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Hungarian Sausage, Baby Bok Choy, and Sweet Potato Soup

My grandmother has congestive heart failure, which means that she is restricted to a low-salt diet. When she gets sick in the winter this goes straight out the window, because she tends to order in salty soup from the local take-out Chinese food place on the corner. I try to stave this off by delivering homemade chicken stock to her whenever we make up a batch. All she ever cares about is broth, anyway.

(She also has diabetes. No sugar and no salt, can you imagine? We work very hard to make tasty things for her, and she always appreciates that we go out of our way to make even desserts that she can eat.)

Point being, when I stopped by with soup earlier this week, she insisted that I take some her Hungarian sausage in exchange. Hungarian sausage is just about the best stuff around, spicysavory with paprika and all sorts of other tasty stuff going on.

When I was in Hungary, I spent a lot of time going into supermarkets and butchers’ shops, trying to order my favorite kind of kolbasz (sausage). People would smile and have whole conversations at me that I could not understand, and I would resort to simply pointing at the hanging meats and asking, “Edes? Finom?” (Sweet? Delicious?)

“Edes! Finom!” they would affirm, and pack me off with my meats, happy as can be.

My fridge also happened to be stuffed with extra baby bok choy this week, because Dave picked up a pound and a half of it when all I needed was a handful for a bowl of Barbara‘s amazing Kimchi Noodle Soup.

What to do, what to do? I decided to adapt Smitten Kitchen‘s recipe for Sweet Potato and Sausage Soup to use up the greens and meats that just happened to be filling my fridge. I made a few other changes to the recipe along the way, too, reducing the fat and adding in a few shallots.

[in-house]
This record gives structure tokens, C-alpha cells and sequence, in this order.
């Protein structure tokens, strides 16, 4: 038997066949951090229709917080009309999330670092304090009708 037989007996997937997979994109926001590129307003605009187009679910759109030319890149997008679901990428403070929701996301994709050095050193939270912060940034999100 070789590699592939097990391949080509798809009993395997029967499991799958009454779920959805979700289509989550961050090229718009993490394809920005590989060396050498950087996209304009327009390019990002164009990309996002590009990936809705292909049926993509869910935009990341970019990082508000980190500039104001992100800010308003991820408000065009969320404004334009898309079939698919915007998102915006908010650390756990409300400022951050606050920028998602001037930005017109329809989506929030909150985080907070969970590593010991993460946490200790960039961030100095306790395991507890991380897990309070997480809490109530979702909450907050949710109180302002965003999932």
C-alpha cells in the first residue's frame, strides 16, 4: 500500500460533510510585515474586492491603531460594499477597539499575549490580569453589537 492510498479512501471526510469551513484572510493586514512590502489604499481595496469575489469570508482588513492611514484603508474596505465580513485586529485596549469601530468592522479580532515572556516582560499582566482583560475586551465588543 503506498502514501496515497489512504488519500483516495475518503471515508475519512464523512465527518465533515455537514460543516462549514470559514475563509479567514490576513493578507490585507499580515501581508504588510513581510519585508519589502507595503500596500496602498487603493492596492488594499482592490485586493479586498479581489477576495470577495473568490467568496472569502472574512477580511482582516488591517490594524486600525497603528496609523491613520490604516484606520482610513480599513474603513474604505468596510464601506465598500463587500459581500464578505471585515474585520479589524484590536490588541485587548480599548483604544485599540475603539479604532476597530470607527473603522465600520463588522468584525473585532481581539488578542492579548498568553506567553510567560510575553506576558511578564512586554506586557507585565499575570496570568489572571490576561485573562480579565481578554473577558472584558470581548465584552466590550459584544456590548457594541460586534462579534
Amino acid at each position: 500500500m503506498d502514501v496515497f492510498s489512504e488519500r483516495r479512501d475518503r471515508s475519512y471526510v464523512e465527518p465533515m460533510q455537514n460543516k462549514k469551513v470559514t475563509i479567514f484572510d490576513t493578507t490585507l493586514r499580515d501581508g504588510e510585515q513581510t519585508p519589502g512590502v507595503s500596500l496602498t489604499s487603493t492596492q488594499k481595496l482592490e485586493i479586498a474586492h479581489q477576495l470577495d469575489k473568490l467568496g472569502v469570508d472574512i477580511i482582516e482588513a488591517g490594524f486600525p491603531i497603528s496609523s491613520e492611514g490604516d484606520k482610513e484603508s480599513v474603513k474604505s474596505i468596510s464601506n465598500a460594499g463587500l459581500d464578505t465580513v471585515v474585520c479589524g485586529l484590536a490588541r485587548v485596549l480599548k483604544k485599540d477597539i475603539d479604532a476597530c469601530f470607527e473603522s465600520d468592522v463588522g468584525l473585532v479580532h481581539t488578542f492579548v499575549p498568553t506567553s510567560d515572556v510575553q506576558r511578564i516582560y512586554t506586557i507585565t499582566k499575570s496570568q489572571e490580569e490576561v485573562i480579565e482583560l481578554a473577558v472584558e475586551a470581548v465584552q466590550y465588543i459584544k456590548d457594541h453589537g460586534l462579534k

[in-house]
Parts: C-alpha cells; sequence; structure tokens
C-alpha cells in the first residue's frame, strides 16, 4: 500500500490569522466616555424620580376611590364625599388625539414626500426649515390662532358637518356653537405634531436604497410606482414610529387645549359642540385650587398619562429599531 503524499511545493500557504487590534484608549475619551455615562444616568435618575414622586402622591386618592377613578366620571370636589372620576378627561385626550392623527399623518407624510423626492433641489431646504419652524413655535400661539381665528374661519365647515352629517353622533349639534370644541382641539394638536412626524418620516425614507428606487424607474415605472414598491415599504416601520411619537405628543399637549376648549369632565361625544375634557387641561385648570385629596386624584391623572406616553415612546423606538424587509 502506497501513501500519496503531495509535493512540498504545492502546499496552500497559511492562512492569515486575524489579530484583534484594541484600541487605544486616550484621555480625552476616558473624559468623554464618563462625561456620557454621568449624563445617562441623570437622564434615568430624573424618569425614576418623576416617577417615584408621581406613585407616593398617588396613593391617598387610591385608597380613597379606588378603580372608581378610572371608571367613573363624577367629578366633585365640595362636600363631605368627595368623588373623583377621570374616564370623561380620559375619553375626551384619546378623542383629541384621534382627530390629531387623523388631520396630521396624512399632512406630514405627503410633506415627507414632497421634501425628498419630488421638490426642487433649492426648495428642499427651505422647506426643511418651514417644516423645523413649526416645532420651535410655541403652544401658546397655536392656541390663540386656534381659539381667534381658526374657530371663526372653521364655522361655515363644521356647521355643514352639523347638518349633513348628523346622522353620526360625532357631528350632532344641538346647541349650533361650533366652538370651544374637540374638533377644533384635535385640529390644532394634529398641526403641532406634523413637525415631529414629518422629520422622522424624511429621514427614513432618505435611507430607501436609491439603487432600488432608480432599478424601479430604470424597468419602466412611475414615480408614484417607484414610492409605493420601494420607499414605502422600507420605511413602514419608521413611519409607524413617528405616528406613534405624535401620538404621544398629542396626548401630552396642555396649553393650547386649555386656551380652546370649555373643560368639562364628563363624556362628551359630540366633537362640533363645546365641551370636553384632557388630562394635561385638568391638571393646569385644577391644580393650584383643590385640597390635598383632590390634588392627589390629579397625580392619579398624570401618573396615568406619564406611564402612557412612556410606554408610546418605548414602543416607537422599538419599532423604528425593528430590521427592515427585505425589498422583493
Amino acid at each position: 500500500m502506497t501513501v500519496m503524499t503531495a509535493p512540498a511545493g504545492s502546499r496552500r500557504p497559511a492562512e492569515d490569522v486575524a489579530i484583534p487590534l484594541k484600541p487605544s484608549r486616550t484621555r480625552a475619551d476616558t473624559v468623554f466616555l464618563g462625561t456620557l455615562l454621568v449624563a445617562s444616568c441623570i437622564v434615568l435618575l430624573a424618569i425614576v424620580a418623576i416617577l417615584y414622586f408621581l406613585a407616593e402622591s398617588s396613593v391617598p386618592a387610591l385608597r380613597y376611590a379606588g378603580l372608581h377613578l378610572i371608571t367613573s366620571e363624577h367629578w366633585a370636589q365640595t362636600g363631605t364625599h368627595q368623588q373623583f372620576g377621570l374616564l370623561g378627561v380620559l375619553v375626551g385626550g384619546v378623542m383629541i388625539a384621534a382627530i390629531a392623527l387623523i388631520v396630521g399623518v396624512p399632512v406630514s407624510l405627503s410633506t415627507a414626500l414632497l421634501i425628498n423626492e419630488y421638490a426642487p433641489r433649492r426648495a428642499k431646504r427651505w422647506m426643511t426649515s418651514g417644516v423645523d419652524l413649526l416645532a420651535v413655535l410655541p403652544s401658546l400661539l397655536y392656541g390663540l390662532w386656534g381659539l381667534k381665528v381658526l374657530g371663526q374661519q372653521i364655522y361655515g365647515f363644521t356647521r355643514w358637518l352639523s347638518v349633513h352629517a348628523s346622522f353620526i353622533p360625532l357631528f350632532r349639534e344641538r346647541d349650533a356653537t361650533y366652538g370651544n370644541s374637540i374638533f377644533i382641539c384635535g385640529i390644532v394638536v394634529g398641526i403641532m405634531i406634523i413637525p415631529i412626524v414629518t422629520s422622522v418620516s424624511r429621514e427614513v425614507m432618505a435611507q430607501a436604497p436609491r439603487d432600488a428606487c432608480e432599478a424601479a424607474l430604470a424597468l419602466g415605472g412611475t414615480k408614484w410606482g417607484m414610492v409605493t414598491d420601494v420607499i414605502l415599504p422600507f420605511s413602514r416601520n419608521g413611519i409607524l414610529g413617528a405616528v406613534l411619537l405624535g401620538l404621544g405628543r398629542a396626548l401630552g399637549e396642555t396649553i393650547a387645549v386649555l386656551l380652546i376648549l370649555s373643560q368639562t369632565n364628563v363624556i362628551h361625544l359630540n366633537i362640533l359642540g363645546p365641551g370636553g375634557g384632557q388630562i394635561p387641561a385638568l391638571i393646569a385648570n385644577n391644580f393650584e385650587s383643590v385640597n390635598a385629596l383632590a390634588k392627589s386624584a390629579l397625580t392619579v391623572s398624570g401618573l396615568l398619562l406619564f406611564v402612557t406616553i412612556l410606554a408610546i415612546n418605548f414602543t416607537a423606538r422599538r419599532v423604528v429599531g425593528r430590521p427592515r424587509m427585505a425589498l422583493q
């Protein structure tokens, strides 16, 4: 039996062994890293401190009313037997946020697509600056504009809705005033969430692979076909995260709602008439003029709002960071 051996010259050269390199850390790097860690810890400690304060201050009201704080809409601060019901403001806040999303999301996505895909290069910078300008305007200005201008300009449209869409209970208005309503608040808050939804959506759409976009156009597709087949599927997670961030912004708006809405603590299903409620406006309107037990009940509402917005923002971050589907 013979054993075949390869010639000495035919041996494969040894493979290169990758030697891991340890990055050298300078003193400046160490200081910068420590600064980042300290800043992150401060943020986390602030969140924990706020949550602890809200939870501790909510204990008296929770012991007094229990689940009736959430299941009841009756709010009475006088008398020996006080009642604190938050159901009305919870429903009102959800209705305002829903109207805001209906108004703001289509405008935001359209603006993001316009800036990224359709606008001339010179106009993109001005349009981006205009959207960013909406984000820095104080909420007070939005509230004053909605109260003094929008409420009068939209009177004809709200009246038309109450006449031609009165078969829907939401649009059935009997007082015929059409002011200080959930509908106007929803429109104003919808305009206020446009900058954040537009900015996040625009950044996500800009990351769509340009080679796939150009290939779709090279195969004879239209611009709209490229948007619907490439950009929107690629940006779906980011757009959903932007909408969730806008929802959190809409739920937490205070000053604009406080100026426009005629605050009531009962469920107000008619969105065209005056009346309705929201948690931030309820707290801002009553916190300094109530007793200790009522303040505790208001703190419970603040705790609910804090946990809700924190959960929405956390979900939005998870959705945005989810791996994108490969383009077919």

It turned out fantastic!

Okay, listen. Most of the flavor in this soup comes from the sausage. So if you’re going to make this, use the tastiest sausage you can get your grubby little paws on. If you live in NYC, that means getting up to the hentes (pronounced hentesh, this is the Hungarian word for butcher) on the corner of E. 81st St. and 2nd Ave and buying a selection of Hungarian sausages to mix and match into the soup.

Just smile at them and ask, “Edes? Csipos? Finom?” (Ay-desh (‘ay’ like ‘hay’ without the h), meaning sweet; chee-poshe, meaning spicy; fee-nome, meaning delicious.)

They will take good care of you there.

And suddenly it occurs to me that this post would make an excellent entry for Apples & Thyme, a food blog event celebrating our relationships with our mothers and grandmothers.


Hungarian Sausage, Baby Bok Choy, and Sweet Potato Soup
(adapted from Smitten Kitchen’s adaptation of a recipe from Bon App├ętit, October 2007)
12 oz Hungarian sausage, cut into 1/4″ thick round slices
2 medium onions, chopped
2 shallots, chopped
2 large garlic cloves, minced
2 lbs. red-skinned sweet potatoes (about 2 large), peeled, quartered lengthwise, cut crosswise into 1/4″ thick slices
1 lb. white-skinned potatoes, peeled, halved lengthwise, cut crosswise into 1/4″ thick slices
6 C chicken stock
12 oz. baby bok choy, cores cut out and discarded

Cook the sliced sausage in your soup pot over medium heat, stirring often, until they start to look done and a decent amount of fat has rendered out of them. Transfer the sausage to a plate covered in paper towels to drain.

Add the onions to pot and cook until they just start to brown, stirring often. I usually suggest browning your onions very deep and dark, but with this recipe to do so would make the whole thing too sweet. So, just go until they are translucent and just barely getting golden.